Saab cools on return to civil aircraft manufacture

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Saab has played down any interest in returning to commercial aircraft manufacturing, insisting that while it has studied related areas of the market it is not intending a re-entry.

The Swedish company still plans to divest its leasing portfolio of Saab 340 and 2000 turboprops by about 2015.

Saab says there are still about 450 of its turboprops in the market and this is "one of the main reasons" it undertook a study into turboprop sub-suppliers, "to gain knowledge of the market".

The company says it wanted to examine which clients and customers "might be interested", given that the company continues to be a supplier to the sector, but that this interest has been "escalated" and taken "out of context" externally, and is not an indicator of plans to return to manufacturing. "Saab is not aiming to go back into producing commercial aircraft," it insists.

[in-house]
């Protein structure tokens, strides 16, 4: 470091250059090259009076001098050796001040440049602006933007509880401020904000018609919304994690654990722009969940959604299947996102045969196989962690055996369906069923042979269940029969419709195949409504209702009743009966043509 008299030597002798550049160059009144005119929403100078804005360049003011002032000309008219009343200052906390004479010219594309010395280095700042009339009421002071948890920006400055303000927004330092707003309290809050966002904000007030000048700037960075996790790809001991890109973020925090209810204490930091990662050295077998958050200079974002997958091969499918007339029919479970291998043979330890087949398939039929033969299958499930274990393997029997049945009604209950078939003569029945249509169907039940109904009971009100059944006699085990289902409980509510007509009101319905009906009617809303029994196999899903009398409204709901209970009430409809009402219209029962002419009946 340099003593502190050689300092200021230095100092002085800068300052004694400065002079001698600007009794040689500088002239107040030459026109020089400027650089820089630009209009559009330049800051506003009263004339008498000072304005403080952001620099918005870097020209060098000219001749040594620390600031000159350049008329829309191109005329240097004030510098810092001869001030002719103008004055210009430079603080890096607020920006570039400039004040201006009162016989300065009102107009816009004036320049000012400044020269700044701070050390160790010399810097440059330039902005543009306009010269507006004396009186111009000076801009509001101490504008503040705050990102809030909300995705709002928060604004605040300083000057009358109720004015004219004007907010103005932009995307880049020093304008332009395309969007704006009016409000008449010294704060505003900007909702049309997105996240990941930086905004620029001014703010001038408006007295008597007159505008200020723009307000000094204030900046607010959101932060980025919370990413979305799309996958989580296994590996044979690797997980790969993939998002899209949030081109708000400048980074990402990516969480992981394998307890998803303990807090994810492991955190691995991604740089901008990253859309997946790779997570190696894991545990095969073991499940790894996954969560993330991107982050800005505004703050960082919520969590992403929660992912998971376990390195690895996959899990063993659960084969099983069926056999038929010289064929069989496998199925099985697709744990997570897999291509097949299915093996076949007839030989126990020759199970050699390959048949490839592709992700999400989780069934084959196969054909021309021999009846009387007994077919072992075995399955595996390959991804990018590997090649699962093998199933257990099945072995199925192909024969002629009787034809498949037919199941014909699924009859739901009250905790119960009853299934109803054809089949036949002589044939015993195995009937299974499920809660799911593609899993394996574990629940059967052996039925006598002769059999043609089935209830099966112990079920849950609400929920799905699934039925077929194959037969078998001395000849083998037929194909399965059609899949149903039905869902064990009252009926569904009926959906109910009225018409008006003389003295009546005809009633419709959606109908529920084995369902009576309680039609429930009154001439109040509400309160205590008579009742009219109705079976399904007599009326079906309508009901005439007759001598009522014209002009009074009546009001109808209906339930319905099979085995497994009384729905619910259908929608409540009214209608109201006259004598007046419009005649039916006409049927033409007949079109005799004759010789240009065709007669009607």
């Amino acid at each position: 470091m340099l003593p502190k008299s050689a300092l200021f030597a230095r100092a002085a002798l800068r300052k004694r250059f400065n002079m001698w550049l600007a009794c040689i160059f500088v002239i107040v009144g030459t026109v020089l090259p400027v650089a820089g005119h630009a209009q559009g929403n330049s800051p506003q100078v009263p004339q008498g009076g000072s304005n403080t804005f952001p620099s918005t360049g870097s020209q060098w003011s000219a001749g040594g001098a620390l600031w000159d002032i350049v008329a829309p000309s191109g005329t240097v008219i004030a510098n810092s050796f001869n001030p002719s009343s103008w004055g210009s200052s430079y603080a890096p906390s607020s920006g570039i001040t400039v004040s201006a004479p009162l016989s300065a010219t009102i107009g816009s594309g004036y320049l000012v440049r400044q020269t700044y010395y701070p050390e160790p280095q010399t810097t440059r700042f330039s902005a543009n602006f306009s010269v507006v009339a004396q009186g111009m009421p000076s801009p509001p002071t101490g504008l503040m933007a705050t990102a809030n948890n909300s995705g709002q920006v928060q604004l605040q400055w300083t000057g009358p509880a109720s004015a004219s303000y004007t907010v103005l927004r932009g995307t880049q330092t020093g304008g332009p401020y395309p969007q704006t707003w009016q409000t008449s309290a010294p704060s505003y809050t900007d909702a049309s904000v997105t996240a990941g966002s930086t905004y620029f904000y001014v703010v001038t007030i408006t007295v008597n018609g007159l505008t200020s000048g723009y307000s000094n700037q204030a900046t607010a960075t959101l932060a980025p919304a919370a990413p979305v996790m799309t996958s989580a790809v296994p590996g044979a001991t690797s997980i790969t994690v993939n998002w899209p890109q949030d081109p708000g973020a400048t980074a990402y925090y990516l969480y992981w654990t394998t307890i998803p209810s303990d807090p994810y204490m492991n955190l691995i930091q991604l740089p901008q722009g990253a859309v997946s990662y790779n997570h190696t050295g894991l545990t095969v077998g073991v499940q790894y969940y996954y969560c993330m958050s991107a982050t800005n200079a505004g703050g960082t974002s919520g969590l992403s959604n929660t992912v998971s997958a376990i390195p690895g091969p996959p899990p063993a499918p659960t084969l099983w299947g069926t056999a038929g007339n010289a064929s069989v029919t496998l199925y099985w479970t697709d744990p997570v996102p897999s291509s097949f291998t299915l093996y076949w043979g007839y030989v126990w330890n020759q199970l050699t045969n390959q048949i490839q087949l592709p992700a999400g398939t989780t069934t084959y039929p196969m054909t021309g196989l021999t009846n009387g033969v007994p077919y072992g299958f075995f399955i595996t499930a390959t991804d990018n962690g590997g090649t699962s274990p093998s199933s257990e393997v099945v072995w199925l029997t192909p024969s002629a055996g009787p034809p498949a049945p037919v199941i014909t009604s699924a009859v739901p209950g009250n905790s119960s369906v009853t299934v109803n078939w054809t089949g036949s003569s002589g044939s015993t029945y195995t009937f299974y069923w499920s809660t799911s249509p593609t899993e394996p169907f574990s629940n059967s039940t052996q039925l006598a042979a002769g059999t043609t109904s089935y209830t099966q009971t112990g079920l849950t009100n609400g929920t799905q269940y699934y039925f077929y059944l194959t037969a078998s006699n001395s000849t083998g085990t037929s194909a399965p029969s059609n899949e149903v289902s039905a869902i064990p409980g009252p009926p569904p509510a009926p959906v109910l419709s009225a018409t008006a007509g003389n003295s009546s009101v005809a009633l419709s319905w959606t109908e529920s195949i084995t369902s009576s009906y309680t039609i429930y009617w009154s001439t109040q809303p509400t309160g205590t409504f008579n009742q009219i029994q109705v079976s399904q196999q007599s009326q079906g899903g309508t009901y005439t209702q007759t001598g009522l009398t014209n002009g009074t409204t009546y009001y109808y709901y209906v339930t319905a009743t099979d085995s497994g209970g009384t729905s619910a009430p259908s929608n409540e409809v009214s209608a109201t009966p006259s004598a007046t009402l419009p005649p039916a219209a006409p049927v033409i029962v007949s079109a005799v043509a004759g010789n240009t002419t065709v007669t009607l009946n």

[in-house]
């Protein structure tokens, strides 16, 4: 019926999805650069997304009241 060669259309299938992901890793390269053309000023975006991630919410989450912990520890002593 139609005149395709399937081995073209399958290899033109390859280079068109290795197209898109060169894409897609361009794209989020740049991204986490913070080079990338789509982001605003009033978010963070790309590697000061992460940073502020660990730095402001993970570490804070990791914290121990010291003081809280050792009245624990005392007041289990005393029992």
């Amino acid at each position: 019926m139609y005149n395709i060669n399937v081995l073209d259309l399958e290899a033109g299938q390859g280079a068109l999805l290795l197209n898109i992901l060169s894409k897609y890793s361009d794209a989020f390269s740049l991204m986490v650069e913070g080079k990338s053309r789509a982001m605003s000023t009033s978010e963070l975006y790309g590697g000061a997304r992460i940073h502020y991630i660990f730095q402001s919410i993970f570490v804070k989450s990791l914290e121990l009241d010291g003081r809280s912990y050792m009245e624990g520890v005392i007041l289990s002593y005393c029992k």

Bombardier's focus on the CSeries twinjet has left ATR as the primary producer of turboprops to the airline sector. Saab ceased production of regional aircraft in 1997.

The former civil airframer, which operates subsidiary Saab Aircraft Leasing, says it still intends to sell all the Saab 340 and 2000 turboprops it owns to concentrate on its core business. By the end of 2011, its leasing portfolio comprised 82 aircraft, of which 42 were financed through US leverage leases and 40 were financed internally. But several aircraft were in the process of being divested during the first half of this year - to buyers including US operator Silver Airways and Finland's Alandia Air - which the company said would leave a managed fleet of 67.